"Familiar in their Mouths as HOUSEHOLD WORDS"—Shakespeare.
A WEEKLY JOURNAL.
CONDUCTED BY CHARLES DICKENS.
|No. 290.]||SATURDAY, OCTOBER 13, 1855.||Price 2d.|
A DASH THROUGH THE VINES.
There is a French city whose name, in English, means simply Water's Edge. The same name might serve in common for hundreds of other towns, villages, and hamlets; but the city to which I now am journeying holds itself to be no commonplace town. It has peers of France among its wine-merchants. It has a brick-and-stone bridge longer than Waterloo Bridge in London. It has a theatre, probably the handsomest in Europe, considering it both outside and in, where the sensible arrangement is made of keeping the scenery and properties in a separate building, to diminish the risk of fire; on which topic, see a future paragraph. In that magnificent opera-house, you may sit in the pit in a well-stuffed, plush-lined armchair; you may admire the ladies in the chorus with yellow bodices and black and purple petticoats; you may hear an opera, perhaps Verdi's Jerusalem, and remark that the army of female pilgrims must have had an excellent commissariat with them, to keep them in such tidy order and excellent plight; you may see a ballet marvellously danced and dressed, all for the sum of one and eight-pence English. This proud, luxurious city has a noble, horse-shoe-shaped, but ill-paved quay, on which hogsheads of wine are lying about, like so much worthless goods. It looks as if all the tubs in the world had convened a meeting there, to agitate a reform of their grievances. There are tubs new, tubs old, tubs yellow, tubs purple, tubs black, tubs on end, tubs reclining, tubs on shore, tubs on board ship, tubs sound in wind and limb, other tubs with their ribs staved in, everywhere tubs, tubs, tubs! And the sleek, soft-eyed, fawn-coloured bullocks, who drag, in pairs, those tubs about, or loads of wood, or do other leisurely work,—I wonder if Rosa Bonheur has painted them yet! If she hasn't, she ought to run down to the South purposely. Each of those oxen is allowed, I should think, a bottle of wine and bread-and-butter at discretion, at their déjeûner and dinner: how else should they be so fat and well-liking? I also entertain considerable doubts whether those aldermanic bullocks are ever transmuted into beef; it would be too near an approach to cannibalism to eat them. On the portion of the quay named Des Chartrons, there are elm-trees pruned to represent chandeliers (which causes them to grow short and stubby, and in many instances to be covered with gouty nodosities), and surrounded at their base with earth and tub-staves, so that their living trunks serve as mooring-posts for the goodly show of vessels in the crescent reach of the noble river. The show of shipping is goodly certainly; but with pride let me waive all comparisons, by informing you (even while strolling through the capital of clarets, Bordeaux the Stately), that there is only one London and one Thames in the world.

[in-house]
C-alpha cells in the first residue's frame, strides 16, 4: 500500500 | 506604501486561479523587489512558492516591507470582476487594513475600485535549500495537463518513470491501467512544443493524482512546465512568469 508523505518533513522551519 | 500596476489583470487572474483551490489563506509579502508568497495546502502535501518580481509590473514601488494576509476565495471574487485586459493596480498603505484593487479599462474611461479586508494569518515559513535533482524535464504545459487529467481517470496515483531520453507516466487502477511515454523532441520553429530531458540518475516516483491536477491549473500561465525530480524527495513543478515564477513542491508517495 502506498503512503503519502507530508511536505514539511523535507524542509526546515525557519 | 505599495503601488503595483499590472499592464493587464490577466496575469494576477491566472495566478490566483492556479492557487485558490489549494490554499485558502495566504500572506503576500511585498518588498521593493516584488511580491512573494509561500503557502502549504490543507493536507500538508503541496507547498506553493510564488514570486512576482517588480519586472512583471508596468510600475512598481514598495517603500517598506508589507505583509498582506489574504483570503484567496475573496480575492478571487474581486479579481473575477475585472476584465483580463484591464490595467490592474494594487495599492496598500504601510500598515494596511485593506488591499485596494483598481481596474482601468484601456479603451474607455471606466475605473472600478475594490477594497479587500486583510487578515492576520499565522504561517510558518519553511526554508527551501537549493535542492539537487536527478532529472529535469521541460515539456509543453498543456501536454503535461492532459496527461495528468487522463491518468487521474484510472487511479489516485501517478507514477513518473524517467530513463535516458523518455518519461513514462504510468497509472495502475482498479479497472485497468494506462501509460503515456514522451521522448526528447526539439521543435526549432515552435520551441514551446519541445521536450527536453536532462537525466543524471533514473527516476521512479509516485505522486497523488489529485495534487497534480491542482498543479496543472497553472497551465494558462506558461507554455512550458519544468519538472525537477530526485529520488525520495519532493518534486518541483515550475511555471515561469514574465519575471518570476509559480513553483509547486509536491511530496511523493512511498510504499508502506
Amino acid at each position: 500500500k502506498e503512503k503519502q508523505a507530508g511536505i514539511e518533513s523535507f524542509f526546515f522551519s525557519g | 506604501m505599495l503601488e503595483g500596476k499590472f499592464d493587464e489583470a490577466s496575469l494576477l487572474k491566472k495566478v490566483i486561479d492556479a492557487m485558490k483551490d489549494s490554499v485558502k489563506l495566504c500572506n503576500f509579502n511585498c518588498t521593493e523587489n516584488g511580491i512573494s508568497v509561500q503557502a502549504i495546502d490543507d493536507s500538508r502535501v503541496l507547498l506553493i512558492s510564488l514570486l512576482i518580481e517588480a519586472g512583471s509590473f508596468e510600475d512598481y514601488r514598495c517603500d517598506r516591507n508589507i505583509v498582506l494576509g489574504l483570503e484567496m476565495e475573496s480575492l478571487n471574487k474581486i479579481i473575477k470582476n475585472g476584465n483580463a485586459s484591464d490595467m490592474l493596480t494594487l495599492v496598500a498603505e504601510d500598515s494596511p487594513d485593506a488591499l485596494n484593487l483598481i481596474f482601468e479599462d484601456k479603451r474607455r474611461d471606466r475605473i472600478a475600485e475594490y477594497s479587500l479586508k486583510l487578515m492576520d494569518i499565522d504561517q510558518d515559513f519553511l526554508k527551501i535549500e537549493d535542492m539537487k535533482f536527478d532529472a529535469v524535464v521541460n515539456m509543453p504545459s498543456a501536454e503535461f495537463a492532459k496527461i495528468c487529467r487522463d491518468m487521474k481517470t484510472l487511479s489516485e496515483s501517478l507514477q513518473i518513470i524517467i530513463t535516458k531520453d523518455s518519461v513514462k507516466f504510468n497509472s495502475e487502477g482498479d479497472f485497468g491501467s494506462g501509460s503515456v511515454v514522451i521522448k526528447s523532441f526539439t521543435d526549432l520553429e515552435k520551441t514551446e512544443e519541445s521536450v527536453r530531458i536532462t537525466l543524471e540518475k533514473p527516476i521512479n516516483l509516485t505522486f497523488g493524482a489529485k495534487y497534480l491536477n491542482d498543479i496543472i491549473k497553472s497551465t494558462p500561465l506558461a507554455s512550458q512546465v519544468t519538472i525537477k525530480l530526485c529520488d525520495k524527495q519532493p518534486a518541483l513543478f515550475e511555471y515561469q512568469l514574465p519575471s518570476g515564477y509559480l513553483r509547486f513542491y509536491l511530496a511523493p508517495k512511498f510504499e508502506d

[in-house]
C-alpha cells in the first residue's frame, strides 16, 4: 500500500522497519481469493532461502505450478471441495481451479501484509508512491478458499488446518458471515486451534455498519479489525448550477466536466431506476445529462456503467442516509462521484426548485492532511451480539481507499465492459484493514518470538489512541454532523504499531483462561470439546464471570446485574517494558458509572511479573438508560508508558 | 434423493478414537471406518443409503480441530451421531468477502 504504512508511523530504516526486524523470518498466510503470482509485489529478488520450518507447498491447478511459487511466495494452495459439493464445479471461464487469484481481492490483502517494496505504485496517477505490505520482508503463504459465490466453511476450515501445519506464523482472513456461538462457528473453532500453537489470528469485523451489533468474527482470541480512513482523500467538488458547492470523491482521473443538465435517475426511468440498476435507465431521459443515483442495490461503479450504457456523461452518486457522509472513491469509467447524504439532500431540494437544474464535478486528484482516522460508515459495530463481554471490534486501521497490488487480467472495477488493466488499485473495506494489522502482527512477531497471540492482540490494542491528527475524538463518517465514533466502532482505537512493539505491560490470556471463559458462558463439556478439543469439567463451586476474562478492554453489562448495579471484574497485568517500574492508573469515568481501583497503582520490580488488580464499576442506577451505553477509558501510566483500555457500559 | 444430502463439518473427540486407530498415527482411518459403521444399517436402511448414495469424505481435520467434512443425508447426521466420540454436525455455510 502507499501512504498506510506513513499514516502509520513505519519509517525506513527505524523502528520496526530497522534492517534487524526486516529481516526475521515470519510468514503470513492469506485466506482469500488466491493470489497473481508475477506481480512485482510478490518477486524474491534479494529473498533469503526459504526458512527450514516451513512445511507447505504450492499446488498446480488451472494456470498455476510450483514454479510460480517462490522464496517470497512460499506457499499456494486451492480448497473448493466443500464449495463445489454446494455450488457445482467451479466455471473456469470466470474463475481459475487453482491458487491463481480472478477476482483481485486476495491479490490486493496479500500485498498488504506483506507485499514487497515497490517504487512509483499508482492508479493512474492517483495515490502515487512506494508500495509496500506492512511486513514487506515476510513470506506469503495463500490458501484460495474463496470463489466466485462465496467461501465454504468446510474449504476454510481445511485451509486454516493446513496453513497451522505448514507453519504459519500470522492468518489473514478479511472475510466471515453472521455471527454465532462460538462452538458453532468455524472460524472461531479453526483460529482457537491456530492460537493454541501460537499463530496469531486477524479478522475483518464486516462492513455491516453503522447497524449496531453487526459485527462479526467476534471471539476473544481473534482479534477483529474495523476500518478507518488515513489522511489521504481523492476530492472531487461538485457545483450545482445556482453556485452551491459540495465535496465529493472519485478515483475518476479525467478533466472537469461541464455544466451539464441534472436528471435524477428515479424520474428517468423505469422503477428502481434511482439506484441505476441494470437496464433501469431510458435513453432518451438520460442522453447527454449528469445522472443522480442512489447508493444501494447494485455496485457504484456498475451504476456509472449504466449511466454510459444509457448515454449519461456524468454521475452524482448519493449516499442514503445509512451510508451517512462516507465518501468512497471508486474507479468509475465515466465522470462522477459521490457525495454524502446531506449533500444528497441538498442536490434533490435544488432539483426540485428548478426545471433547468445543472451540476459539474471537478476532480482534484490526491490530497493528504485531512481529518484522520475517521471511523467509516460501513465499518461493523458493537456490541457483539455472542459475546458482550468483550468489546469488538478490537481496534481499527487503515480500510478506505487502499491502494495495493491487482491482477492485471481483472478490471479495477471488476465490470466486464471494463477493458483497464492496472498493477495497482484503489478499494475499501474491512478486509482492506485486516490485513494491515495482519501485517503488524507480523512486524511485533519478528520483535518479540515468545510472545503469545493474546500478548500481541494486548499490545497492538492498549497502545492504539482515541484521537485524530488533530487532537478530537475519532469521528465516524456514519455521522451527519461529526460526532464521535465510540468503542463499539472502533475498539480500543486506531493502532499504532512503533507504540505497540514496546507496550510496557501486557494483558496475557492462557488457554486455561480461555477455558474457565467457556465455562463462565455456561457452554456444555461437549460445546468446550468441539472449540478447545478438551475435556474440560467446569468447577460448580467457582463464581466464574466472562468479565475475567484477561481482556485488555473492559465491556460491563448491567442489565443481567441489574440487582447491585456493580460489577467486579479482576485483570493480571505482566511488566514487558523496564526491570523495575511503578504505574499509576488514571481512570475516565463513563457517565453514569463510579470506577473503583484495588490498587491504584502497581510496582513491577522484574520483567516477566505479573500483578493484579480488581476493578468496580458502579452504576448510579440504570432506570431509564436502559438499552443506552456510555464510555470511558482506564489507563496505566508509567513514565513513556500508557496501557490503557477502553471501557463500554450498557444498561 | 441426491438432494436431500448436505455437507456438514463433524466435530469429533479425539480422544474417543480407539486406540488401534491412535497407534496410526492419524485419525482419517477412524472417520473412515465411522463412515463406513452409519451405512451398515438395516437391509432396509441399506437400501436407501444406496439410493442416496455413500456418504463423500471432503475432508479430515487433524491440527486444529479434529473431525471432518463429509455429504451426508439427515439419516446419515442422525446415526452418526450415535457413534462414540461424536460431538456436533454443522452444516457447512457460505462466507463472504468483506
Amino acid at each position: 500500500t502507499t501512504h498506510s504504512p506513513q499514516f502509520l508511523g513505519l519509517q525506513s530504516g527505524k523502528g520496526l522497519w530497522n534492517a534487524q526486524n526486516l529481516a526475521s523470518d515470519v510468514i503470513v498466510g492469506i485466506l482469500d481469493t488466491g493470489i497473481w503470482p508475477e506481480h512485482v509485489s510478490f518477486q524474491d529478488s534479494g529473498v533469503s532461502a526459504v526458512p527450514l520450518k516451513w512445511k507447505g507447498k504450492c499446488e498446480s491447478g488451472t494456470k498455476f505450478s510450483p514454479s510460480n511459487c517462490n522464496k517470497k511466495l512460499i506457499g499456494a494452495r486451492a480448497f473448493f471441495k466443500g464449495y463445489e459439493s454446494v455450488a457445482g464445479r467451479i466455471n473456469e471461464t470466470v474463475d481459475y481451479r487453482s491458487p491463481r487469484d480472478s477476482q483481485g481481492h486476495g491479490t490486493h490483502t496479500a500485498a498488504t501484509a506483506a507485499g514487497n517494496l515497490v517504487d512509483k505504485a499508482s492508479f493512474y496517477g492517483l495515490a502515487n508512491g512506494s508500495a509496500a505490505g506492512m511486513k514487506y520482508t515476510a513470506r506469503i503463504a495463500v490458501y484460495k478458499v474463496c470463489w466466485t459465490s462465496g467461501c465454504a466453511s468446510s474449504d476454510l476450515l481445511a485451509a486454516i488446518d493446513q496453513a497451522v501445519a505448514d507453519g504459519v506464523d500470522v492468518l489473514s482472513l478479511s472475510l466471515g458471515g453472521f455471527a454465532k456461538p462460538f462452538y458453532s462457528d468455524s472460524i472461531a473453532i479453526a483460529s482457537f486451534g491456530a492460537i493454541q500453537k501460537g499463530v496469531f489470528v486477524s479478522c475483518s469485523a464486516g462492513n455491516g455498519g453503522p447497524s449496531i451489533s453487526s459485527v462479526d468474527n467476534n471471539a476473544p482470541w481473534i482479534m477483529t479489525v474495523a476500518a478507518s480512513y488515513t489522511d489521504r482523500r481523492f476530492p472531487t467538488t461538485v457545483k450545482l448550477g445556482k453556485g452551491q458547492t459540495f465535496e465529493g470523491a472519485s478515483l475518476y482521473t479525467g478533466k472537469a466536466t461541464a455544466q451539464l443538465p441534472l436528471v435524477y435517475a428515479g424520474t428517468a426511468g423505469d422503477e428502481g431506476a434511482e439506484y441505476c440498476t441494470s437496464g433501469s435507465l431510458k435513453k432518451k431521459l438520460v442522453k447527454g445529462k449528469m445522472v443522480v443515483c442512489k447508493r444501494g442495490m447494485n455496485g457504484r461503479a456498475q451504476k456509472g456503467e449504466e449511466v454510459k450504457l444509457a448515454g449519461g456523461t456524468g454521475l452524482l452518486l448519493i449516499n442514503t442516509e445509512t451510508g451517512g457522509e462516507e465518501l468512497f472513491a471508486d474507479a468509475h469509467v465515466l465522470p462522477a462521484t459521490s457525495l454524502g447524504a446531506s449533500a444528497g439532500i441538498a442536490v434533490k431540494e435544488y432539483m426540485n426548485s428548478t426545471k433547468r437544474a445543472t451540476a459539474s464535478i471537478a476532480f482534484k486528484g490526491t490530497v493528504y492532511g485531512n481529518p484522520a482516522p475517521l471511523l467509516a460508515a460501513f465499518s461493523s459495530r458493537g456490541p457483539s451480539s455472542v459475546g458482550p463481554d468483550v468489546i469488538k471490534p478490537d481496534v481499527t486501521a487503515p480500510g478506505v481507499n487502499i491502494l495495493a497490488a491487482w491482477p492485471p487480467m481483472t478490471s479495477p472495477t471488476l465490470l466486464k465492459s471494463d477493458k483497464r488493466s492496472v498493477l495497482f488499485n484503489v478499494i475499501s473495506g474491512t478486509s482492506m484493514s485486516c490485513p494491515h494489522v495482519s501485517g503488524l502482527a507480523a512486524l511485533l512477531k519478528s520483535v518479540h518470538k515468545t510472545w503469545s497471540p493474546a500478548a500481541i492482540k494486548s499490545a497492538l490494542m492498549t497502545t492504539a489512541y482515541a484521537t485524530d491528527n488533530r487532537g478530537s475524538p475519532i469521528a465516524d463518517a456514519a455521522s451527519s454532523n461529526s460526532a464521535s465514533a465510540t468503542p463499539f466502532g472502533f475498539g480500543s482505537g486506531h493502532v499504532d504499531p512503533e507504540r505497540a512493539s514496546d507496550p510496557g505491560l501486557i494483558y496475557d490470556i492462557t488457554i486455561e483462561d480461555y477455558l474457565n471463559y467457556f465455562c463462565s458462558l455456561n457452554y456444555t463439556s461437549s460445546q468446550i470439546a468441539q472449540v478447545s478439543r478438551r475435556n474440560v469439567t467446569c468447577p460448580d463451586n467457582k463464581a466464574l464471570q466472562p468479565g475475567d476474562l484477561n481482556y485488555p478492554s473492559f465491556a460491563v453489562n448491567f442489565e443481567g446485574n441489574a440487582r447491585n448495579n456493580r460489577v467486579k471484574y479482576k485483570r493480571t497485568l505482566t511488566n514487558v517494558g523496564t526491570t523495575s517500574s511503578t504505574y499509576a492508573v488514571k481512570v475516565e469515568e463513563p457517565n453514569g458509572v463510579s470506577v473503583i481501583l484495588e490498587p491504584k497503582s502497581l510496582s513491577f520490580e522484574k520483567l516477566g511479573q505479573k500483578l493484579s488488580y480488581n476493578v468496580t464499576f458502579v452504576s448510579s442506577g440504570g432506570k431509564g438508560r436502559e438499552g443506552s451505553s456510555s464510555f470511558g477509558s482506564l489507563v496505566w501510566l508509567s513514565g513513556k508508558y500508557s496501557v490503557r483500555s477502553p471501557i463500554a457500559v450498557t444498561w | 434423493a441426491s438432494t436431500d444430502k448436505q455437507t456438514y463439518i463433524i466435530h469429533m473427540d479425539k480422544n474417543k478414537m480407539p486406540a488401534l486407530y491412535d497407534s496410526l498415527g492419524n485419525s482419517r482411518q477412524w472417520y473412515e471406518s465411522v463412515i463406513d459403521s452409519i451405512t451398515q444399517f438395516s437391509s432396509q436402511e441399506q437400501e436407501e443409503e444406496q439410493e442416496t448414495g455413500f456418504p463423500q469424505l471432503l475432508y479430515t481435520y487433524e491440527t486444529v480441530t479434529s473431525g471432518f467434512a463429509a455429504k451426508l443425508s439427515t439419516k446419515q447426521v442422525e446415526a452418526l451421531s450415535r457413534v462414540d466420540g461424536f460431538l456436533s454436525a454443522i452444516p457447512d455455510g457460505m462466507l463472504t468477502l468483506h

The ground-plan of wealthy, luxurious Bordeaux is a slight modification of the diagram of the Asses' Bridge, which has proved impassable to so many students of Euclid. The two sides of the triangle to be produced, AB, AC, are two long, long streets named ——— Cours, that start from a common apex, a tobacco-factory. But, instead of the cob-web network, or cat's-cradle, below the base CB of the too often impregnable, un-Sebastopolitan triangle, the river Garonne forms a sweeping horse-shoe, and serves as a highway for migratory salmon, who afterwards migrate by land, over the Pyrenees, as far as Madrid. Were this crescent backed by a range of hills, up which the town might mount in a continued slope, the effect would be magnificent. The townsfolk, however, are equally content to flit to and fro on level ground through the handsome streets, many of which are called fossés, or ditches, from their occupying the site of former fortifications. The river's bank, on the side which skirts the town, is lined with a vast arc-of-a-circle of quays. The general front of the quay slopes down to the water's edge at a gentle inclination, on the face of which the ebbing tides deposit abundance of drift-straw and cast-out rubbish, whose investigation would afford a clue to the nature of the cargo, destination, and habits of the vessels in the port at the time. From the quays, straight narrow streets dart away. Many of the houses composing them have almost flat roofs, covered with convex tiles, after the Italian, or rather the southern, style. There is something in the look of the place, somethingVOL. XIL 290